D.C. and N.Y. Charities Reveal Recession Jitters in New Surveys
March 12, 2009, Chronicle of Philanthropy — Among nonprofit organizations in the Washington and New York metropolitan areas, staff members who run programs are most likely to be laid off this year, while fund raisers at those charities are most likely to see their ranks increase, according to a pair of new surveys on nonprofit salaries.
The surveys, by the recruiter Professionals for NonProfits, which maintains offices in both cities, found that 29 percent of Washington charities that responded said they expect to decrease the number of employees who run programs, with 24 percent of New York charities surveyed reporting the same.
By contrast, one-quarter of Washington organizations and 21 percent of New York charities that responded to the survey said they expect to hire fund raisers in 2009.
These findings are not surprising, says Gayle A. Brandel, president of Professionals for NonProfits.
“Whenever we find that an organization has to go through some sort of a budget trimming, unfortunately we find that it affects programs, and they tend to be able to cut programs much more quickly, much more easily than they can other things. So programs tend to be cut first,” Mr. Brandel says.
Conversely, “in times when it’s so critically important for monies to be raised, fund-raising staff would be the focus,” she says.
As a result, she adds, fund raisers’ salaries are the only ones that are increasing with any consistency, because competition for talent with that expertise is so keen.
The surveys—based on data from 350 nonprofit organizations in Washington and 480 in New York—were conducted in December. Both are conducted annually, with a new survey of New Jersey organizations added this year.
Respondents for all surveys included art and cultural, education, health-care, international, and social-service groups, as well as noncharitable nonprofit associations. The groups’ budget sizes ranged from less than $2-million to more than $50-million.
The recession’s impact is felt throughout the surveys’ results. For example, 32 percent of New York organizations, and 23 percent of Washington groups, said they expect staff salaries to stay the same in 2009.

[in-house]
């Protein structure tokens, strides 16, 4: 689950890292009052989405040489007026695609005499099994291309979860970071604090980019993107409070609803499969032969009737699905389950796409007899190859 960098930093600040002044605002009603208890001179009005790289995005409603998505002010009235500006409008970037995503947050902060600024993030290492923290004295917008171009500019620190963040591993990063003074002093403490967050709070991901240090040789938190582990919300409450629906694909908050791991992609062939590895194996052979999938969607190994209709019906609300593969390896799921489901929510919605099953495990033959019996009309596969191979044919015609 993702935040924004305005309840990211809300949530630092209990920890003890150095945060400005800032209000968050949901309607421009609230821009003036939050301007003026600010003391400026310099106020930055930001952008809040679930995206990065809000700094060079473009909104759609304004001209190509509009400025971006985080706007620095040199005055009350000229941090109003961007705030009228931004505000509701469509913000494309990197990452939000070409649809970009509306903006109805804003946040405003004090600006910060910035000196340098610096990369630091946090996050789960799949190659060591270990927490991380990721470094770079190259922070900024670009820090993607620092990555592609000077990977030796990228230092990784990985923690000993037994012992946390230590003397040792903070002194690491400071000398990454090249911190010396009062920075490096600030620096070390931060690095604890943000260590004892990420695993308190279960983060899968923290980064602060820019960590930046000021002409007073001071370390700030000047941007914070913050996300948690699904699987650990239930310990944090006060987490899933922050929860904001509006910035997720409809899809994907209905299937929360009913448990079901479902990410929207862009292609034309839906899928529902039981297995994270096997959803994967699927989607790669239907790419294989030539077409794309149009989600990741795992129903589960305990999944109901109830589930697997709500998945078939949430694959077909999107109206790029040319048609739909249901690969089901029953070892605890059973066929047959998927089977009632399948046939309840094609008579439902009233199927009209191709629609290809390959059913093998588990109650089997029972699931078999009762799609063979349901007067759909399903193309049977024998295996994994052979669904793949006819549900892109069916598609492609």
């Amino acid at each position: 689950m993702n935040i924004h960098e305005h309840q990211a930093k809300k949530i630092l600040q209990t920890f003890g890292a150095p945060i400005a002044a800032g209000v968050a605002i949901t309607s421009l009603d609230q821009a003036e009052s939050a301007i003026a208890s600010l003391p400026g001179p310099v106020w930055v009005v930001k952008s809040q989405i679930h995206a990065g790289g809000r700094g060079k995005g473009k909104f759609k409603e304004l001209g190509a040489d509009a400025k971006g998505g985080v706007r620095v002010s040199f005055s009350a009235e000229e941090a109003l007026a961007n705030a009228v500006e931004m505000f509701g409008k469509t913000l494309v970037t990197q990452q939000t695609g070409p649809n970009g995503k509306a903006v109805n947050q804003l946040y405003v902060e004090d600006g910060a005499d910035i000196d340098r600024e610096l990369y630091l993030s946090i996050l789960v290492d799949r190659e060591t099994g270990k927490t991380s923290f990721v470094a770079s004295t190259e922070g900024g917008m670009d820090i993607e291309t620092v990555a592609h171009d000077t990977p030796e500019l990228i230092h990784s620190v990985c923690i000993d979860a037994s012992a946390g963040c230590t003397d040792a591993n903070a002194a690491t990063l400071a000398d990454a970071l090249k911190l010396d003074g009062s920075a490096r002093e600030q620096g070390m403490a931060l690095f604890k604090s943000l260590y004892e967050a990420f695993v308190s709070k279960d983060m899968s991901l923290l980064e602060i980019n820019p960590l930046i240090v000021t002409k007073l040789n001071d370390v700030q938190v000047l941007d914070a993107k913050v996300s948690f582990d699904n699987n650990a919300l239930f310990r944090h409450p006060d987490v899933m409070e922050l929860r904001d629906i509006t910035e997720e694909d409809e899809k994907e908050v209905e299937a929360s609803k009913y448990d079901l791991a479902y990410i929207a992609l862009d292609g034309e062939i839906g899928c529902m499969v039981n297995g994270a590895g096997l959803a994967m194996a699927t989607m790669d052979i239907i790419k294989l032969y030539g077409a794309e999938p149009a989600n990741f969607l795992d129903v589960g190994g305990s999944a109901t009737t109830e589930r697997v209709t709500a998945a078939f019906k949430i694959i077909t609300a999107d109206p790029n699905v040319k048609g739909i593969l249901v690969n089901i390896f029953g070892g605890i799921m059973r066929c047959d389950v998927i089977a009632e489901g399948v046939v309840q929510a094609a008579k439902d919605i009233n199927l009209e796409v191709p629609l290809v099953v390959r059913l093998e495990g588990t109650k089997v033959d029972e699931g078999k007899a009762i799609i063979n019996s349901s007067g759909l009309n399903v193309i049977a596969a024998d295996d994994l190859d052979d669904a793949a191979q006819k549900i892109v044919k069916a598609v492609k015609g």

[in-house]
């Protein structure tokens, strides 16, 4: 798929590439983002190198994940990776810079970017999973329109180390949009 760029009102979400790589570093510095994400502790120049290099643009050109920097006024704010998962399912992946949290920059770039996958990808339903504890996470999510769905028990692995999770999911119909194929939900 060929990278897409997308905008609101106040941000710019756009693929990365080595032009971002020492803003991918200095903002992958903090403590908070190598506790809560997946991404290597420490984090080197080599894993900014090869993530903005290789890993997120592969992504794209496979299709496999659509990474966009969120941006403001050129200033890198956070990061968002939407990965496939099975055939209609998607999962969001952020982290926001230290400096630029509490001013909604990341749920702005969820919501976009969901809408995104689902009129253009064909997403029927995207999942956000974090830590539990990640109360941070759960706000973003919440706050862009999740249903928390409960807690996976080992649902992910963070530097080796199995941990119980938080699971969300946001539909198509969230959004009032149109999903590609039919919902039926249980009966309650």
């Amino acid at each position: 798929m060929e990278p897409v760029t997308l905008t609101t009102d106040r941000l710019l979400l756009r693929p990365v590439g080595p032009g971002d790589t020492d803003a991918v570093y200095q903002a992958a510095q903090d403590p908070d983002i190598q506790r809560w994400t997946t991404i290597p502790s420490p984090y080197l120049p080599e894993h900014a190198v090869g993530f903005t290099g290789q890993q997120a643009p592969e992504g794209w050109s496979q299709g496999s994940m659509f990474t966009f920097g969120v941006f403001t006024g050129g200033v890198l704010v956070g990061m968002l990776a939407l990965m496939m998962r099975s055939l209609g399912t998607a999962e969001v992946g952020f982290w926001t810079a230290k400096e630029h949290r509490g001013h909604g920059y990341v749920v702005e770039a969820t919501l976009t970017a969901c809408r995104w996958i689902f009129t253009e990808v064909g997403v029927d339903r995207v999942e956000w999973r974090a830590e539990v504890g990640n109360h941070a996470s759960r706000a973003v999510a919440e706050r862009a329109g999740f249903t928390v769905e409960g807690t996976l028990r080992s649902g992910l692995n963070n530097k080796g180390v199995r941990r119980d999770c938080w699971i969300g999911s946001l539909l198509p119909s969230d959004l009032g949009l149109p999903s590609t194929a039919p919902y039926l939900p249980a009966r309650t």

Of those projecting raises for their employees, the largest percentage of New York groups—21 percent—predicted pay increases of between 2.6 percent and 3 percent. Washington groups were more optimistic; among organizations in that city predicting pay increases in 2009, the largest percentage—27 percent—predicted raises of 3.1 percent to 5 percent.
More than half of respondents from both cities—55 percent in New York and 53 percent in Washington—said they expect no cuts in employee benefits at their organizations this year.
Optimism and Pessimism
Washingtonians were more optimistic overall about their organizations’ plight in the coming year: Although 36 percent of respondents said they were pessimistic about their organization’s well being, 53 percent of New York respondents said the same.
Ms. Brandel, who works in New York, says this contrast jumped out at her from the surveys’ results.
“I asked my D.C. office about that, and I said, ‘Is it just that New Yorkers are more pessimistic?’ And they said, ‘Probably yes,’” she says.
But, she adds, the then-impending inauguration of President Obama may have also helped lift the morale of Washington’s nonprofit leaders, her colleagues told her. “The political change that was coming made everyone there sort of relieved in a sense. They were very excited about Obama’s team coming on board, and so they were looking forward to it. Everyone there had a sense of a new beginning, and so the optimism there was even greater than it usually is.”
Meanwhile, in New York, she notes, “Wall Street made everyone very unhappy here.”
In the shadow of the recession, though, she says she is surprised that charity managers in both cities maintain as much optimism as they do. Although some staff cuts have been made, she notes, her clients are also for the first time employing temporary workers to handle grant-proposal writing and other tasks.
“There’s a real resiliency in the sector,” Ms. Brandel says. “There are organizations that are just solidly doing what they need to do, and getting through the year, and making their cuts, and bringing in the people they need to bring in.”
“I think that they’re hopeful,” she says. “But concerned. Very, very concerned.”
Professionals for NonProfits’ salary surveys for organizations in New Jersey, New York, and Washington, which include median salary ranges for 30 staff positions in New York and Washington, and 27 in New Jersey, are available free for download on the recruiter’s Web site.